While I expected to be moved by the amazing true story of Jackie Robinson crossing the baseball color line in 42, I did not expect to be playing a never-ending game of “Who’s that Middle-Aged White Guy and Where Is He From?” But alas, that’s the question that ran through my head throughout the entire movie. And it will happen to you too if you’ve watched any television for the past 10 years. So I’m thinking that maybe if I prepare you for this game of Guess Who before you go see this movie, you’ll be able to focus on the story. And the corny dialogue. Because man oh middle-aged white man, it’s full of corny dialogue. Oh, also a whole lot of racial slurs that will make you appreciate what the real Jackie Robinson endured during his first year playing baseball in an all white league. All the below dudes aside, the movie does tell an incredible true story that feels a little too relevant in this day and age when so many people are still struggling for basic civil rights.
With all that in mind, let’s begin with an easy guy.
First up at bat we have T.R Knight. He plays Harold Parrot, the right-hand man for Branch Rickey (Harrison Ford). Although he’s wearing glasses in the movie, you’ll definitely recognize him from his role as Dr. George O’Malley on Grey’s Anatomy. A show that he left back in 2009, but is somehow still on the air.
Next up is former Disney Channel movie star Ryan Merriman. He plays the racist-turned-kinda-not-racist Dodgers player Dixie Walker. You’ll remember him from the fantasy story, The Luck of the Irish and the sci-fi thriller Smart House. You also might remember him from the diary entry you titled, “My Very First Crush!”
Oh look! It’s John C. McGinley from Scrubs. This cranky old doctor plays Red Barber in the movie, the play-by-play radio announcer who actually made me laugh aloud several times during the movie. That’s a good thing. There were a few moments that were so high on the cornball scale that I coudn’t help but giggle. Such as one scene where this kid asks his father about Pee Wee scoring during that game that came off like a failed commercial audition.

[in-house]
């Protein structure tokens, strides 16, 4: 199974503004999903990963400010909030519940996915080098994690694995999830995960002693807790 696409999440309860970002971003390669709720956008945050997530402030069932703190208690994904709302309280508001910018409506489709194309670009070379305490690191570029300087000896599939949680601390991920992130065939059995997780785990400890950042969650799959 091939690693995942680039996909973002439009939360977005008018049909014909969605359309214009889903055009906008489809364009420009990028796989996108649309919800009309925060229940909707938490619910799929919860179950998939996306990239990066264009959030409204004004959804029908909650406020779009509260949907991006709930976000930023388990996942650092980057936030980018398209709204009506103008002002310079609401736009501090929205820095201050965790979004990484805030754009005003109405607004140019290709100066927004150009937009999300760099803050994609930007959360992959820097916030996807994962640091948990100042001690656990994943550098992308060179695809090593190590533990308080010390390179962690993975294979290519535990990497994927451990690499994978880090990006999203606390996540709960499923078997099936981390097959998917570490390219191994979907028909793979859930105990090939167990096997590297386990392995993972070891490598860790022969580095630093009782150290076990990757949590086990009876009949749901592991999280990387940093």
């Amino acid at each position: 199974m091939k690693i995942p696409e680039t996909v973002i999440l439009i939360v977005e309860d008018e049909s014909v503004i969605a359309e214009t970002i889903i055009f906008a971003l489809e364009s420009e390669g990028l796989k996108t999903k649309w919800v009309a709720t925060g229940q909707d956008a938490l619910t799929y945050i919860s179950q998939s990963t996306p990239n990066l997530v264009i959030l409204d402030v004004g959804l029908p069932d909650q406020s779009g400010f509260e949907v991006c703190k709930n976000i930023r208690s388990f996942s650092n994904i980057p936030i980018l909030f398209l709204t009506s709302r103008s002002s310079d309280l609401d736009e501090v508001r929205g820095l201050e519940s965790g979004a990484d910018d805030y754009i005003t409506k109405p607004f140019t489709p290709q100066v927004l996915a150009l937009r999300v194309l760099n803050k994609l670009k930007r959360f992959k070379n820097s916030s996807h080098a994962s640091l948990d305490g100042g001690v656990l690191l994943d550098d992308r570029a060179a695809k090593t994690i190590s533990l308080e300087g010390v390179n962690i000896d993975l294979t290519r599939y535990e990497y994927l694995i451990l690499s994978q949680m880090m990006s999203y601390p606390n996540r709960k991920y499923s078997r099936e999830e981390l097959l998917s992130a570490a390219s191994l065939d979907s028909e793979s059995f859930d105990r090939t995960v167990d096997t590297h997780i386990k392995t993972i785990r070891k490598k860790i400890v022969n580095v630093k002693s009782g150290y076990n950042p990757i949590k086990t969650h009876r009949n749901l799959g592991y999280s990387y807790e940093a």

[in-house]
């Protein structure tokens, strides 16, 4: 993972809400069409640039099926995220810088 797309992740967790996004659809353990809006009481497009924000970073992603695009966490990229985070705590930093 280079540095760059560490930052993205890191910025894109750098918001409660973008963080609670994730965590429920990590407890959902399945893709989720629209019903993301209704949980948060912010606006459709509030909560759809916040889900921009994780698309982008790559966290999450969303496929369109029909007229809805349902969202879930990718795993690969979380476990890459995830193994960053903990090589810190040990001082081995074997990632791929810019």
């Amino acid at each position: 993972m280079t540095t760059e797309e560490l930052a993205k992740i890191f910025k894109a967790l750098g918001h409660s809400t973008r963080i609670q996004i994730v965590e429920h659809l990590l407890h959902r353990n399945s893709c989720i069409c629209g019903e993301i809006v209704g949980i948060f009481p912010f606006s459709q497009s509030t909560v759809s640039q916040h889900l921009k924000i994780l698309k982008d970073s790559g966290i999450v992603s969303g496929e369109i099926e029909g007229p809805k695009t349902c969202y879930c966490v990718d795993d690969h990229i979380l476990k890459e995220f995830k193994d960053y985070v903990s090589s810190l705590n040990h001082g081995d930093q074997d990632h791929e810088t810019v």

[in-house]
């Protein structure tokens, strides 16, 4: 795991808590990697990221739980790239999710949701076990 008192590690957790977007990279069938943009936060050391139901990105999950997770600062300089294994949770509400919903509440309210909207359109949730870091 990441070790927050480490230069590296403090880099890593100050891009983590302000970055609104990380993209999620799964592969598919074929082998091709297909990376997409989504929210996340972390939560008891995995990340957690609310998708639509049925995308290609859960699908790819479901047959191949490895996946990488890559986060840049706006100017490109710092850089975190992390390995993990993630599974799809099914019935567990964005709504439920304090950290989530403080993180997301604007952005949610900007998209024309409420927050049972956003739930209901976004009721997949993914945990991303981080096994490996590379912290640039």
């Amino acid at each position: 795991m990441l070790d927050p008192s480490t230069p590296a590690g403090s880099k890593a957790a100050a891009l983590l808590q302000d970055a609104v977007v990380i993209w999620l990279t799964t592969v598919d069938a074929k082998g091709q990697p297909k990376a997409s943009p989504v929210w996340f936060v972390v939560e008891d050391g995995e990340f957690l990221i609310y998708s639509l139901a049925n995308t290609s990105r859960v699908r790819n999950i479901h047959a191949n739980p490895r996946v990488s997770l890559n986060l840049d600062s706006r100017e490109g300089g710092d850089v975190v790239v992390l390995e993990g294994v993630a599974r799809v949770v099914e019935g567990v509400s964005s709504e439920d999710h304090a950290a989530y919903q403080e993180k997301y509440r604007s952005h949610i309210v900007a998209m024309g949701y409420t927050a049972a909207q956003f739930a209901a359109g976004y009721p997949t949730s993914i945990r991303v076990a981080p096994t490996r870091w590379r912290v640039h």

Hello there Detective Stabler! Aren’t you looking dapper in your topless scene. The former Law & Order: SVU detective plays the philandering Dodgers manager Leo Durocher. Christopher Meloni’s come a long way from the hardened streets of NYC. The only question is if baseball distracts him long enough to forget his chemistry with Benson. The detective he so rudely forgot to say bye to before leaving the show.
Feeling sporty? Probably because you recognize Derek Phillips from his role as Billy Riggins in Friday Night Lights. In 42 he played fellow Dodgers player Bobby Bragan. If only he’d brought Tim Riggins with him. (RIP Taylor Kitsch’s career.)
How about Hamish Linklater ladies? Throughout the entire movie, I couldn’t place him. Even though I did like him. He plays Ralph Branca, one of the few guys who accepted Jackie Robinson playing on the team almost right away. Even after browsing his IMDB, I still can’t quite put my finger on how I know him. But considering he’s had roles on shows like The Newsroom, The Good Wife, The Big C and American Dreams, I’m guessing it’s from one of them.
Like Ole Hamish, Brad Beyer will allude you for a long time. He’s never starred on a show long enough to get name recognition, but he’s certainly starred on enough procedural shows to make you feel like you know him from somewhere. We’re talking about NCIS, CSI: NY, CSI: Miami, Without a Trace and Criminal Minds. However you won’t care much about him after seeing him play the blatantly racist Dodgers player Kirby Higbe.
Want to know how to know if you’re racist (accidental or otherwise)? If you agree with anything Alan Tudyk’s character Ben Chapman says during the movie. The whole time I watched him spew out racist rants, I tried to figure out where I’d seen those eyes before. Turns out that it’s probably from watching Suburgatory clips. Alan plays Noah Warner on the comedy and just happens to be one of those faces you can’t forget.
Do you recognize this guy? It’s um, well, HARRISON FORD! He’s the only guy in the movie who I could place right away.